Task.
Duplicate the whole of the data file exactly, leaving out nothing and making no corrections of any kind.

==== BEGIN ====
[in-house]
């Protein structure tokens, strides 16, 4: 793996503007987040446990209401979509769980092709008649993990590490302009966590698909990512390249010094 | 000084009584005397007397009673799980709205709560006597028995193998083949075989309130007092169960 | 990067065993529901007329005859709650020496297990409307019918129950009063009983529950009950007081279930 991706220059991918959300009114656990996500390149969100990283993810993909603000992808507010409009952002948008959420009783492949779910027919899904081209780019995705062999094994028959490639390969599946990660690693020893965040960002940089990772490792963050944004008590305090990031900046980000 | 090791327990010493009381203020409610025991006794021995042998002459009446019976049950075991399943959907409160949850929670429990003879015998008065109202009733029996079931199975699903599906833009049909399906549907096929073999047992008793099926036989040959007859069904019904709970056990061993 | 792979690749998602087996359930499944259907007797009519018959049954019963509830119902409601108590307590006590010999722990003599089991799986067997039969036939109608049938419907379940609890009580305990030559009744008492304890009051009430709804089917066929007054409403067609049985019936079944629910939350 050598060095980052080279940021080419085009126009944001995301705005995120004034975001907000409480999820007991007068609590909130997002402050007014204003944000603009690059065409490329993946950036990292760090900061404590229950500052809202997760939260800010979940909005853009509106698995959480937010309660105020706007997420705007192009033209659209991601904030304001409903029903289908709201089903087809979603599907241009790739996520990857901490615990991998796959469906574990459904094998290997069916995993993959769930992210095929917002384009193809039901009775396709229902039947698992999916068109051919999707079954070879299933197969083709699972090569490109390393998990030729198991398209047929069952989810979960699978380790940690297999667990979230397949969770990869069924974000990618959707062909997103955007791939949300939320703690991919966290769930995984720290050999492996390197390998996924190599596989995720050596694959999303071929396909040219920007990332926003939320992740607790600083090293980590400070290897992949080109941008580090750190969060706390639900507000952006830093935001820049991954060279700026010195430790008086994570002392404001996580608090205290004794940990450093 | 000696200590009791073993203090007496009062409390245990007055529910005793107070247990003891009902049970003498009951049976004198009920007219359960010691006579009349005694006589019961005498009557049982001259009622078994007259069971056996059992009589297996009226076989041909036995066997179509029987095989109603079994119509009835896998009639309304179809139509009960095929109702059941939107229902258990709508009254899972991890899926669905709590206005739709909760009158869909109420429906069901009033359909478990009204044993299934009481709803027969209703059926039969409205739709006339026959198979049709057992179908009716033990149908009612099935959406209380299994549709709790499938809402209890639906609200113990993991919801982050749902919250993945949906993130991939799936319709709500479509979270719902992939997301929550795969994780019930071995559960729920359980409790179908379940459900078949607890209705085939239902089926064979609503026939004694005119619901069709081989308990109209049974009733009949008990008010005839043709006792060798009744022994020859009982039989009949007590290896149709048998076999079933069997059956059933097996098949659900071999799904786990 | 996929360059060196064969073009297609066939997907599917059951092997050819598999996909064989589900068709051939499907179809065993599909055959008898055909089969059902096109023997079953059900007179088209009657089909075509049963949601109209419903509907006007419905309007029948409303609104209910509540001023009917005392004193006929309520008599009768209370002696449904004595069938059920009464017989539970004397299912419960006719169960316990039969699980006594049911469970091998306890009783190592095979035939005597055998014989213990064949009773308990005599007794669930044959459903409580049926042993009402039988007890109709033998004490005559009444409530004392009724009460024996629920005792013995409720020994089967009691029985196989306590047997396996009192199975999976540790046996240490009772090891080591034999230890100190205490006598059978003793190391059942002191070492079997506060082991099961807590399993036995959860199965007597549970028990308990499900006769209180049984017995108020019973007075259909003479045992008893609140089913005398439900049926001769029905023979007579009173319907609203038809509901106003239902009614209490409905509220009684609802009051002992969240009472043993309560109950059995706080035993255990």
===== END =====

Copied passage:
[in-house]
């Protein structure tokens, strides 16, 4: 793996503007987040446990209401979509769980092709008649993990590490302009966590698909990512390249010094 | 000084009584005397007397009673799980709205709560006597028995193998083949075989309130007092169960 | 990067065993529901007329005859709650020496297990409307019918129950009063009983529950009950007081279930 991706220059991918959300009114656990996500390149969100990283993810993909603000992808507010409009952002948008959420009783492949779910027919899904081209780019995705062999094994028959490639390969599946990660690693020893965040960002940089990772490792963050944004008590305090990031900046980000 | 090791327990010493009381203020409610025991006794021995042998002459009446019976049950075991399943959907409160949850929670429990003879015998008065109202009733029996079931199975699903599906833009049909399906549907096929073999047992008793099926036989040959007859069904019904709970056990061993 | 792979690749998602087996359930499944259907007797009519018959049954019963509830119902409601108590307590006590010999722990003599089991799986067997039969036939109608049938419907379940609890009580305990030559009744008492304890009051009430709804089917066929007054409403067609049985019936079944629910939350 050598060095980052080279940021080419085009126009944001995301705005995120004034975001907000409480999820007991007068609590909130997002402050007014204003944000603009690059065409490329993946950036990292760090900061404590229950500052809202997760939260800010979940909005853009509106698995959480937010309660105020706007997420705007192009033209659209991601904030304001409903029903289908709201089903087809979603599907241009790739996520990857901490615990991998796959469906574990459904094998290997069916995993993959769930992210095929917002384009193809039901009775396709229902039947698992999916068109051919999707079954070879299933197969083709699972090569490109390393998990030729198991398209047929069952989810979960699978380790940690297999667990979230397949969770990869069924974000990618959707062909997103955007791939949300939320703690991919966290769930995984720290050999492996390197390998996924190599596989995720050596694959999303071929396909040219920007990332926003939320992740607790600083090293980590400070290897992949080109941008580090750190969060706390639900507000952006830093935001820049991954060279700026010195430790008086994570002392404001996580608090205290004794940990450093 | 000696200590009791073993203090007496009062409390245990007055529910005793107070247990003891009902049970003498009951049976004198009920007219359960010691006579009349005694006589019961005498009557049982001259009622078994007259069971056996059992009589297996009226076989041909036995066997179509029987095989109603079994119509009835896998009639309304179809139509009960095929109702059941939107229902258990709508009254899972991890899926669905709590206005739709909760009158869909109420429906069901009033359909478990009204044993299934009481709803027969209703059926039969409205739709006339026959198979049709057992179908009716033990149908009612099935959406209380299994549709709790499938809402209890639906609200113990993991919801982050749902919250993945949906993130991939799936319709709500479509979270719902992939997301929550795969994780019930071995559960729920359980409790179908379940459900078949607890209705085939239902089926064979609503026939004694005119619901069709081989308990109209049974009733009949008990008010005839043709006792060798009744022994020859009982039989009949007590290896149709048998076999079933069997059956059933097996098949659900071999799904786990 | 996929360059060196064969073009297609066939997907599917059951092997050819598999996909064989589900068709051939499907179809065993599909055959008898055909089969059902096109023997079953059900007179088209009657089909075509049963949601109209419903509907006007419905309007029948409303609104209910509540001023009917005392004193006929309520008599009768209370002696449904004595069938059920009464017989539970004397299912419960006719169960316990039969699980006594049911469970091998306890009783190592095979035939005597055998014989213990064949009773308990005599007794669930044959459903409580049926042993009402039988007890109709033998004490005559009444409530004392009724009460024996629920005792013995409720020994089967009691029985196989306590047997396996009192199975999976540790046996240490009772090891080591034999230890100190205490006598059978003793190391059942002191070492079997506060082991099961807590399993036995959860199965007597549970028990308990499900006769209180049984017995108020019973007075259909003479045992008893609140089913005398439900049926001769029905023979007579009173319907609203038809509901106003239902009614209490409905509220009684609802009051002992969240009472043993309560109950059995706080035993255990």